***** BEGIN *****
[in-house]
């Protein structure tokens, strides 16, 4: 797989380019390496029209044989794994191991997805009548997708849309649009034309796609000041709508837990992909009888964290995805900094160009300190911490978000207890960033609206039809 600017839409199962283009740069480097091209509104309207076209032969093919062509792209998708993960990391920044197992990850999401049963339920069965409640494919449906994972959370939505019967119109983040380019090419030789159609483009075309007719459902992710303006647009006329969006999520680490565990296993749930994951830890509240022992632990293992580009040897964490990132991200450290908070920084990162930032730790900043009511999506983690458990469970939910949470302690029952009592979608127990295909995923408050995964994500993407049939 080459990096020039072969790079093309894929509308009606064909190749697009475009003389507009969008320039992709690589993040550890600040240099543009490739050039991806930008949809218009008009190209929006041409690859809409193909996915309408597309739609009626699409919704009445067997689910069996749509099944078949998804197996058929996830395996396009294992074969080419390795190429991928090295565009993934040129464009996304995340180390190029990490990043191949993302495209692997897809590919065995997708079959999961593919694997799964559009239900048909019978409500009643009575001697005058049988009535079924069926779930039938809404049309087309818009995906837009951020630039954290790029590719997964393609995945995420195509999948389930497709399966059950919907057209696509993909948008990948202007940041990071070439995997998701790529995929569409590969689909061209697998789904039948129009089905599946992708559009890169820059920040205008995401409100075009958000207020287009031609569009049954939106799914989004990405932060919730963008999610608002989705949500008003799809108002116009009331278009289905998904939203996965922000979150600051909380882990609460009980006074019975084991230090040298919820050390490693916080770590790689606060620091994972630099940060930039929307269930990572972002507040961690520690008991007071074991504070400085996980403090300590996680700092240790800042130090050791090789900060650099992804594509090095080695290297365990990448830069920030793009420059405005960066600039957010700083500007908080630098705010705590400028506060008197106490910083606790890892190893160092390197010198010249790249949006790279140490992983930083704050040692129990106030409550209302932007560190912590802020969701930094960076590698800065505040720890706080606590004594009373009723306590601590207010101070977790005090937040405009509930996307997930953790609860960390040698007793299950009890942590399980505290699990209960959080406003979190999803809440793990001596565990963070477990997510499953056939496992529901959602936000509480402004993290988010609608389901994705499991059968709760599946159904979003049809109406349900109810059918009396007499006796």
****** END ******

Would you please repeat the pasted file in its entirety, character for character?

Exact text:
[in-house]
């Protein structure tokens, strides 16, 4: 797989380019390496029209044989794994191991997805009548997708849309649009034309796609000041709508837990992909009888964290995805900094160009300190911490978000207890960033609206039809 600017839409199962283009740069480097091209509104309207076209032969093919062509792209998708993960990391920044197992990850999401049963339920069965409640494919449906994972959370939505019967119109983040380019090419030789159609483009075309007719459902992710303006647009006329969006999520680490565990296993749930994951830890509240022992632990293992580009040897964490990132991200450290908070920084990162930032730790900043009511999506983690458990469970939910949470302690029952009592979608127990295909995923408050995964994500993407049939 080459990096020039072969790079093309894929509308009606064909190749697009475009003389507009969008320039992709690589993040550890600040240099543009490739050039991806930008949809218009008009190209929006041409690859809409193909996915309408597309739609009626699409919704009445067997689910069996749509099944078949998804197996058929996830395996396009294992074969080419390795190429991928090295565009993934040129464009996304995340180390190029990490990043191949993302495209692997897809590919065995997708079959999961593919694997799964559009239900048909019978409500009643009575001697005058049988009535079924069926779930039938809404049309087309818009995906837009951020630039954290790029590719997964393609995945995420195509999948389930497709399966059950919907057209696509993909948008990948202007940041990071070439995997998701790529995929569409590969689909061209697998789904039948129009089905599946992708559009890169820059920040205008995401409100075009958000207020287009031609569009049954939106799914989004990405932060919730963008999610608002989705949500008003799809108002116009009331278009289905998904939203996965922000979150600051909380882990609460009980006074019975084991230090040298919820050390490693916080770590790689606060620091994972630099940060930039929307269930990572972002507040961690520690008991007071074991504070400085996980403090300590996680700092240790800042130090050791090789900060650099992804594509090095080695290297365990990448830069920030793009420059405005960066600039957010700083500007908080630098705010705590400028506060008197106490910083606790890892190893160092390197010198010249790249949006790279140490992983930083704050040692129990106030409550209302932007560190912590802020969701930094960076590698800065505040720890706080606590004594009373009723306590601590207010101070977790005090937040405009509930996307997930953790609860960390040698007793299950009890942590399980505290699990209960959080406003979190999803809440793990001596565990963070477990997510499953056939496992529901959602936000509480402004993290988010609608389901994705499991059968709760599946159904979003049809109406349900109810059918009396007499006796």